Are Life Science Companies Falling Behind Tech Companies?
Published: Mar 13, 2018 By Mark Terry
Tech companies, such as Google, Apple, Facebook, Amazon and others, have been making significant forays into the life sciences. Although many have praised the ambitions, innovation and deep pockets these companies bring to the industry, a new report by EY, a global consulting and advisory company, suggests that life science companies are in danger of falling behind their tech brethren.
The report, titled Progressions 2018, asks the provocative question, “When the human body is the biggest data platform, who will capture value?” The report’s subtitle is “Life Sciences 4.0: Securing value through data-driven platforms.” It looks at how health is being changed by technology, as well as by rising customer expectations, and what it means for life science companies and their business models.
The authors of the report interviewed more than 25 global life science leaders, analyzed patent filings and evaluated more than 150 digitally-focused partnerships announced since 2014. For example, the report cites that since 2014, life sciences companies signed almost 90 digitally–focused deals, and that half of companies with a clear therapeutic focus had digital platform capabilities in diabetes or respiratory care.
“In this fluid environment, every company developing health care products and services is a data company, and therefore a technology company,” the report states. “Likewise, every technology company that has access to health-related, consumer-generated information or other health data is a health care organization.”
Among the conclusions of the report are that more than 75 percent of life science companies in the Fortune 500 may drop out of the ranking by 2023 if “they don’t look beyond novel drugs and devices and create news business models to also provide data-driven health services.”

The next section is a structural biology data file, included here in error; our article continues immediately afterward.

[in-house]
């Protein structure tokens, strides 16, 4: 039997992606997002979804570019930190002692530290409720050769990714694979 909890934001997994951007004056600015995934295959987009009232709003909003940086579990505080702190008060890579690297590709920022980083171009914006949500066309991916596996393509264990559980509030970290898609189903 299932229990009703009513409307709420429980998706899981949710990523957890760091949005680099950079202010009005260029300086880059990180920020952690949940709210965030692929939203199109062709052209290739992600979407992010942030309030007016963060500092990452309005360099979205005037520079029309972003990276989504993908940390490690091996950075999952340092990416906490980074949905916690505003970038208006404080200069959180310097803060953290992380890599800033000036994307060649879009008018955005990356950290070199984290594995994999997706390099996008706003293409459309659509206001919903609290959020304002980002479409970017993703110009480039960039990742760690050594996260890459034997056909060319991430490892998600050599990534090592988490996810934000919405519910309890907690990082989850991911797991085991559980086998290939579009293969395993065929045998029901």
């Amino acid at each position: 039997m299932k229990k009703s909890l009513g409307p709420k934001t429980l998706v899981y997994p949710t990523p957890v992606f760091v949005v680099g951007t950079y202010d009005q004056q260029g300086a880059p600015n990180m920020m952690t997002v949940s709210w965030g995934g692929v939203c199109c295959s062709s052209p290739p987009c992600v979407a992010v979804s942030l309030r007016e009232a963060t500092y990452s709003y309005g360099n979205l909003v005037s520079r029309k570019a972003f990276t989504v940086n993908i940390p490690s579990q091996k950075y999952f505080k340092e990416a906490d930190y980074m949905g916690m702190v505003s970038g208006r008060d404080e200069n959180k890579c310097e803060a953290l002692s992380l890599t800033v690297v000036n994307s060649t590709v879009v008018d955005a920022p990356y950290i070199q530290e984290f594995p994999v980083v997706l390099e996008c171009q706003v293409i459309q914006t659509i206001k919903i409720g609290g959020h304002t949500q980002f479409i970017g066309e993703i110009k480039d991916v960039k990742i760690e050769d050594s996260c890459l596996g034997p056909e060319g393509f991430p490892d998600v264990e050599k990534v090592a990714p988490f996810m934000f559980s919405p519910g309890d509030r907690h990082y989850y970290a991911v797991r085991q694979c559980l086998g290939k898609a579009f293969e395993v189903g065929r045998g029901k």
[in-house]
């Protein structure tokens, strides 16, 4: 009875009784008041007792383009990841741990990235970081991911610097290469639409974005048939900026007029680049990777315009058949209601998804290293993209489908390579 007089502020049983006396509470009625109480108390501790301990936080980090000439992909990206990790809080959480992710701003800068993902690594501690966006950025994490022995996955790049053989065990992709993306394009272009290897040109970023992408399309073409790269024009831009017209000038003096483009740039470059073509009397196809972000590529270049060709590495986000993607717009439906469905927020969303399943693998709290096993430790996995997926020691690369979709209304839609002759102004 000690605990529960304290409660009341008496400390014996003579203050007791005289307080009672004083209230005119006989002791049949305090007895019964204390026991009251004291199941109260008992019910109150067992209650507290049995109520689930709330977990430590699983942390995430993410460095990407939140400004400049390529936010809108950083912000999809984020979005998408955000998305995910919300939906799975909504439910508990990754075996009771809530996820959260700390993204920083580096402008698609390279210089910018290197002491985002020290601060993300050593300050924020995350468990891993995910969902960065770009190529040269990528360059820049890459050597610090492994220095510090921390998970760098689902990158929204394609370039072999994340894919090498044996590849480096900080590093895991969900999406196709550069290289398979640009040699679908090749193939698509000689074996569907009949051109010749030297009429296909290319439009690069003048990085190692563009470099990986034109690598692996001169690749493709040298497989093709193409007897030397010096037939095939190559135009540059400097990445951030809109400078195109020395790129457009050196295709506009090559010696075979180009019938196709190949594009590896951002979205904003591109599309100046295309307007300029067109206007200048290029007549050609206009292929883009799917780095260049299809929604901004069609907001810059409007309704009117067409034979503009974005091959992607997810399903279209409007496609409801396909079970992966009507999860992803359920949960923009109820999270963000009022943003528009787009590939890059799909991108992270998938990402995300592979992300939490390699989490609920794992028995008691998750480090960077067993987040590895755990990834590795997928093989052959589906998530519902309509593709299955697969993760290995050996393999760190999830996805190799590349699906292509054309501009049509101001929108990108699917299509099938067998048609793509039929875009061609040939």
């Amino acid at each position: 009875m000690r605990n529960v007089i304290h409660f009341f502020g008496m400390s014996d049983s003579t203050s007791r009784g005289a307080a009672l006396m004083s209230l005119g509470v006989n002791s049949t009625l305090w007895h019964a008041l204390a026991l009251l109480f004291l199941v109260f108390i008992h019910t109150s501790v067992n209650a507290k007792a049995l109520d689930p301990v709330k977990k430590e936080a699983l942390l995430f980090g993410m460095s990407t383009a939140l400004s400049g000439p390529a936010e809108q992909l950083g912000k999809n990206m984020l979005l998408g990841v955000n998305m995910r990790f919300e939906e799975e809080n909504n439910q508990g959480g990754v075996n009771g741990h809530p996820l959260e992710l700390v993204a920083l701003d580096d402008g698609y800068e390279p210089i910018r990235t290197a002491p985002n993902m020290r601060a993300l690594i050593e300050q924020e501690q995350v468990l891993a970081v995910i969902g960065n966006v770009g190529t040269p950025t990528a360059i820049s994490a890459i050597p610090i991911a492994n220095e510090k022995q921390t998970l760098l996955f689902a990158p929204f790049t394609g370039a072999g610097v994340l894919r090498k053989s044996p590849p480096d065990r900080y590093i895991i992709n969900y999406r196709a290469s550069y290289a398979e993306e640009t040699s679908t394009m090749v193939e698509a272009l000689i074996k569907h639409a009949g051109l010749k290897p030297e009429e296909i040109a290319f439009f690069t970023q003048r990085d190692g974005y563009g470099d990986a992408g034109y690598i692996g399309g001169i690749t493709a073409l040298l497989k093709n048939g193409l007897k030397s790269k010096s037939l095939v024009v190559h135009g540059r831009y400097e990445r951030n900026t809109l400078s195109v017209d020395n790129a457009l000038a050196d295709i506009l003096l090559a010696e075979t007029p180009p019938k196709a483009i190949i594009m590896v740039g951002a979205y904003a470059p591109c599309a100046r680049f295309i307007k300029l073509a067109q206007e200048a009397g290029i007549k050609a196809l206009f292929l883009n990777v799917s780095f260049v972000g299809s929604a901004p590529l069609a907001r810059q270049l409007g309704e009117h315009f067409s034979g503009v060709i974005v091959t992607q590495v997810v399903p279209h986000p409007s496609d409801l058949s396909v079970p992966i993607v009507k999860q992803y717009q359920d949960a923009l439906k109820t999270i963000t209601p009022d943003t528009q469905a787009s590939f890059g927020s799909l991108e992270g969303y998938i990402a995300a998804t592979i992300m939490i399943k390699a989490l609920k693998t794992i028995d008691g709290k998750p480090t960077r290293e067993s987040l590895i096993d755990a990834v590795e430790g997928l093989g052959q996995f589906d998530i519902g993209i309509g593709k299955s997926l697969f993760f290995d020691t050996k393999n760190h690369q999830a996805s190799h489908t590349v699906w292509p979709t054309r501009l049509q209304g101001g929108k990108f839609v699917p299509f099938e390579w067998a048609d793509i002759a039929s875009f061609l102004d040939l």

The report looks at “Platforms of Care,” which is describes as “interfaces that seamlessly collect, combine and share a variety of health data in real-time with different stakeholders with the shared goal of improved health outcomes” and “Redefining Innovation,” which emphasizes that life sciences companies may be falling behind on innovation, particularly when it comes to associating outcomes to customer engagement, personalization and data literacy.
The report suggests that life science company executives should ask themselves three questions:
- “How will your organization transform its business model to create shared value focused on personalized outcomes and fueled by unlocking the power of data?
- “How will your organization build new capabilities organically, by acquisition or by flexible partnerships?
- “How will your organization ultimately secure value through platform-based businesses?”
“The rapid emergence of technology companies in the life sciences space, coupled with changing expectations by consumers is creating a disruptive shift toward a more participatory health system, where consumers are defining value in terms of the ability to deliver affordable, personalized health outcomes that advance lifelong health goals,” said Pamela Spence, EY Global Life Sciences Industry Leader, in a statement. “To seize the upside of disruption in this transformative age, life sciences companies must look beyond novel drugs and devices and invest, participate in or build platforms of care. Harnessing platforms of care will help life sciences companies to collect and structure real-world data and create new—or enhancing existing—products and services.”